Oral history interview with Louise Nevelson, 1972 Jan. 30
Nevelson, Louise, 1899-1988
Glimcher, Arnold B., 1938-
Place of publication, production, or execution:
Transcript: 18 p.
Originally recorded on 1 sound tape reel. Reformated in 2010 as 1 digital wav file. Duration is 46 min.
Access Note / Rights:
Transcript available on the Archives of American Art website.
An interview of Louise Nevelson conducted 1972 Jan. 30, by Arnold Glimcher, for the Archives of American Art.
Nevelson speaks of her childhood aspirations to become an artist; critics and patrons; the New York art world in the 1930s through the mid-1950s; the role of women in art; preconceptions of masculine versus feminine styles; her materials and tools; her choice to create sculpture rather than paintings; the influence of American Indian and African art; city construction forms in her sculpture; and collectors and collecting.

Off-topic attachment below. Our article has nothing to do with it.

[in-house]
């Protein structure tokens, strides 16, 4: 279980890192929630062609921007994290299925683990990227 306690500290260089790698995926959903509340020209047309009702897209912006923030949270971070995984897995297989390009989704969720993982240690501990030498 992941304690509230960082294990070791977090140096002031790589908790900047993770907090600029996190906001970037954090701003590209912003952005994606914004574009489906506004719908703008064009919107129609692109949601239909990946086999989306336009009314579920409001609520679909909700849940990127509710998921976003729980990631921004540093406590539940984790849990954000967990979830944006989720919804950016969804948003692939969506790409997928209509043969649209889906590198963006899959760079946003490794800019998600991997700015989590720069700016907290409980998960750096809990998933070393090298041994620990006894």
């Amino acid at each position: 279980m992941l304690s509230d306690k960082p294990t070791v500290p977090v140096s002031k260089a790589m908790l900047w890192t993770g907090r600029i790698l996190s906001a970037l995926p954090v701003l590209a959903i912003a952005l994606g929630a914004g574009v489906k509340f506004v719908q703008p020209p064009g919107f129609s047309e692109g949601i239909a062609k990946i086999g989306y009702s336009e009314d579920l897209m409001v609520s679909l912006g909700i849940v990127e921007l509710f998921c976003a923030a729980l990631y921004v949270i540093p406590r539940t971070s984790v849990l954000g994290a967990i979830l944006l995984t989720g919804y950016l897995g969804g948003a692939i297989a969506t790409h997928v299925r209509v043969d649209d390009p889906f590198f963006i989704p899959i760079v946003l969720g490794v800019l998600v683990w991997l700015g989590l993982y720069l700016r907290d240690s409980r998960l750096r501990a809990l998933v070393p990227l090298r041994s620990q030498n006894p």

Quotes and excerpts must be cited as follows: Oral history interview with Louise Nevelson, 1972 Jan. 30. Archives of American Art, Smithsonian Institution.
Transcript available online.
Funding for the digital preservation of this interview was provided by a grant from the Save America's Treasures Program of the National Park Service.
Louise Nevelson (1899-1988) was a sculptor from New York, N.Y.
This interview is part of the Archives' Oral History Program, started in 1958 to document the history of the visual arts in the United States, primarily through interviews with artists, historians, dealers, critics and others.
Archives of American Art, Smithsonian Institution, 750 9th St. NW, Washington, D.C. 20001